The Edwardian era (approximately 1901–1910) during which Forster wrote Howards End is widely considered to be the last period of English global supremacy, before the country would be devastated by two world wars and would reluctantly relinquish her authority over her vast overseas colonies. Forster subtly critiques the subjugation of foreign territories and populations that granted England her supposed preeminence, describing the temptation of and justification for imperialism as well as illustrating its inherent flaws.
Margaret, Helen, and Tibby’s father forcefully denounces the zeal for imperialism and colonialism that afflicts the European powers of the day, from his native Germany to his adopted England. “It is the vice of a vulgar mind to be thrilled by bigness, to think that a thousand square miles are a thousand times more wonderful than one square mile, and that a million square miles are almost the same as heaven,” he declares to them as children. Instead of continuing the mad rush to conquer distant territories, he suggests, Germany and England should seek to rekindle the intellectual mastery that once enlightened the world.
The Wilcoxes’ staunchly colonialist ideology could not be more dissimilar. Henry and his sons run the Imperial and West African Rubber Company, an enterprise that Margaret finds impressive despite her father’s beliefs. She greatly admires Paul Wilcox for traveling all the way to Nigeria to work for the sake of the British colony there. She voices her admiration to Tibby: “He doesn’t want the money, it is work he wants, though it is beastly work—dull country, dishonest natives, an eternal fidget over fresh water and food [...] A nation that can produce men of that sort may well be proud. No wonder England has become an Empire.”
Margaret has evidently not embraced her father’s convictions to the letter, and lines like this from the heroine of Howards End may startle readers who assume that Forster is voicing his own opinion through his protagonist. However, looking at the book’s overall treatment of imperialism—and of Margaret—makes it clear that Forster characterizes British colonialism as fundamentally unethical and untenable, and Margaret is actually an example of the flawed prevailing mindset that struggles to renounce the belief that British superiority entitles England to hold other people in subjection. Forster writes later, “Imperialism always had been one of [Margaret’s] difficulties.” Her characterization of the colonies as “beastly,” “dull,” and “dishonest” exposes her extremely narrow, racially-prejudiced conception of Africa.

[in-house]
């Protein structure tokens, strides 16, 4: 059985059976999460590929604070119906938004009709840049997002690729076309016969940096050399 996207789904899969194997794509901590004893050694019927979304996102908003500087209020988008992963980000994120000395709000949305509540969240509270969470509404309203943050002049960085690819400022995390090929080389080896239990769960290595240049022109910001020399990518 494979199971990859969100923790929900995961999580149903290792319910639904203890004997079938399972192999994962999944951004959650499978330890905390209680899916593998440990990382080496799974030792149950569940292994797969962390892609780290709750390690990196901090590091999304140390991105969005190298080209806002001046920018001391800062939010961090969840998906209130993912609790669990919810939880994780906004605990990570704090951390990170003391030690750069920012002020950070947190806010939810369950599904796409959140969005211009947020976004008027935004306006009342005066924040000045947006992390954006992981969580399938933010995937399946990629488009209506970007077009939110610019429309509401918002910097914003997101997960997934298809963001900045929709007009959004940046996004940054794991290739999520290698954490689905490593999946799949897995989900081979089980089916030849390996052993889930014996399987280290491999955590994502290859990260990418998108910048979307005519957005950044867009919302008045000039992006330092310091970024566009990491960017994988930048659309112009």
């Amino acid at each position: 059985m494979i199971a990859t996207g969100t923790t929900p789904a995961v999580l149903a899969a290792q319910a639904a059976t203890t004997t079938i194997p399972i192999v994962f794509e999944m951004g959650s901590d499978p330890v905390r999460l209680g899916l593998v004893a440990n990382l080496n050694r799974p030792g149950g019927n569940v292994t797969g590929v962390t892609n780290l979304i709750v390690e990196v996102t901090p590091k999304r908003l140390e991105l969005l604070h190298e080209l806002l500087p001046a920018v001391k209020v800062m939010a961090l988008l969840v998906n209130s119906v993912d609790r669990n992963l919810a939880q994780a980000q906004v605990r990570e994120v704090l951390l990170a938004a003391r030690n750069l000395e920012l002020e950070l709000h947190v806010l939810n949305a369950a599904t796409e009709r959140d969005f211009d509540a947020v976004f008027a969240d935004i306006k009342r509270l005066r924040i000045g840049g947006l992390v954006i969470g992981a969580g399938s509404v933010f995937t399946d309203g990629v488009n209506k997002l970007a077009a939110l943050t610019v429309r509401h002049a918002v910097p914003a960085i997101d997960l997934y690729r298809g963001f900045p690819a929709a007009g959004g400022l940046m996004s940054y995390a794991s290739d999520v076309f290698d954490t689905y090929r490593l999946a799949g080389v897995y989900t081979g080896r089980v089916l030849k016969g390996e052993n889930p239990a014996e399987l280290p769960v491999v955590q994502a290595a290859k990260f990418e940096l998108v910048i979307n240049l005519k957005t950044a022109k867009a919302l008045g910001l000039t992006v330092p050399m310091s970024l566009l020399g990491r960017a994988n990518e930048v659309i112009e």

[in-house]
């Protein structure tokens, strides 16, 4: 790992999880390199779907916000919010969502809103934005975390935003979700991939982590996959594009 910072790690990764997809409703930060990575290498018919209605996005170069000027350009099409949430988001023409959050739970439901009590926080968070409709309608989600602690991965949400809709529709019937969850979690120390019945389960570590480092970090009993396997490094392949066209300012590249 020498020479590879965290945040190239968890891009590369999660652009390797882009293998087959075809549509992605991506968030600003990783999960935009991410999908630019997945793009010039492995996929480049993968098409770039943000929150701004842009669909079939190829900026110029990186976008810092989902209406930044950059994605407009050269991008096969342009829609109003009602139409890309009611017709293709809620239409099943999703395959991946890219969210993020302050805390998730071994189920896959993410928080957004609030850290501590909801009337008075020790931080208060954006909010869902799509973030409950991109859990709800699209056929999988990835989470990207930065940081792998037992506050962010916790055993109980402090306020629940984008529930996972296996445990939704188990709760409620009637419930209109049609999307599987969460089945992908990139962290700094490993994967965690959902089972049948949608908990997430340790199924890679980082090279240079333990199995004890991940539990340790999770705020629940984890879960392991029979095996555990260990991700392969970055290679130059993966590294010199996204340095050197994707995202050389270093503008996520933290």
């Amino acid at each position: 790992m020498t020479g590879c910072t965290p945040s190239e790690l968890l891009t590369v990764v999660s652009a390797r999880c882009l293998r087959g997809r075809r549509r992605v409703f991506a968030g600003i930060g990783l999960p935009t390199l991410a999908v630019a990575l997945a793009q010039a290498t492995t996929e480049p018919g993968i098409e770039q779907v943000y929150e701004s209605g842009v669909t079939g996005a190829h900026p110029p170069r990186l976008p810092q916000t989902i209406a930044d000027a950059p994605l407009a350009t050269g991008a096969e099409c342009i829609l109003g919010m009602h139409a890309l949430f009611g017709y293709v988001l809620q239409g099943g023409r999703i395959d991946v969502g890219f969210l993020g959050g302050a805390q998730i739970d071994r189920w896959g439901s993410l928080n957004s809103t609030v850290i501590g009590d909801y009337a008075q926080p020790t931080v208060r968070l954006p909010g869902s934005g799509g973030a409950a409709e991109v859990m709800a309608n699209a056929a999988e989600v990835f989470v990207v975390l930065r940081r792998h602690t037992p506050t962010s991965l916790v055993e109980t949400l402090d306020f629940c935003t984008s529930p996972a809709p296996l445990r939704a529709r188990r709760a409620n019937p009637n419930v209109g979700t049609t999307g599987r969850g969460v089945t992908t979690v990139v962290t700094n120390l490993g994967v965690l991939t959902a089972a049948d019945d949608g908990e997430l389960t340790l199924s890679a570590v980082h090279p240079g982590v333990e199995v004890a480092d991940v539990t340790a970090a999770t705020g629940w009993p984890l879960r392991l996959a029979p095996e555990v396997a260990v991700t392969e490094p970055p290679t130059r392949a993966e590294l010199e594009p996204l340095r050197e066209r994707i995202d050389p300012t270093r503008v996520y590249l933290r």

Forster criticizes this racism and objectification on the part of the British towards native populations that justify the profitable system of colonial exploitation. He describes a map hanging on the wall in Henry’s company office “on which the whole continent appeared, looking like a whale marked out for a blubber.” Evoking the bloody slaughter of whales and the foul labor of harvesting their blubber suggests that the work of the British in their African colonies is similarly monstrous. Likening the continent to a dead whale also suggests how the British coldly view Africa and its people as merely another commodity to be mined.
Forster further illustrates how the Wilcoxes and their like conduct their predatory and exploitative colonialism largely outside of the public eye, the better to prevent objections from an informed domestic populace. As Margaret notes, “Henry had implied his business rather than described it, and the formlessness and vagueness that one associates with Africa itself had hitherto brooded over the main sources of his wealth.” While the means by which Henry extracts his enormous fortune from Africa are never spelled out in great detail, he apparently specializes in the trade of rubber, a substance which was known to be harvested by coerced African laborers under extremely brutal conditions. Cultivating an aura of “formlessness and vagueness” rather than acknowledging the cruel conditions under which he reaps his riches allows him to operate free from scrutiny. At the same time, Margaret’s apparent disinterest in piercing the fog surrounding his operations, an indifference that is highly uncharacteristic of a woman so intelligent, perceptive, and reflective, is an indication that she indeed suspects the dark truth but does not want to hear it confirmed. She is unwilling to consider the idea that England’s glory rests upon suffering.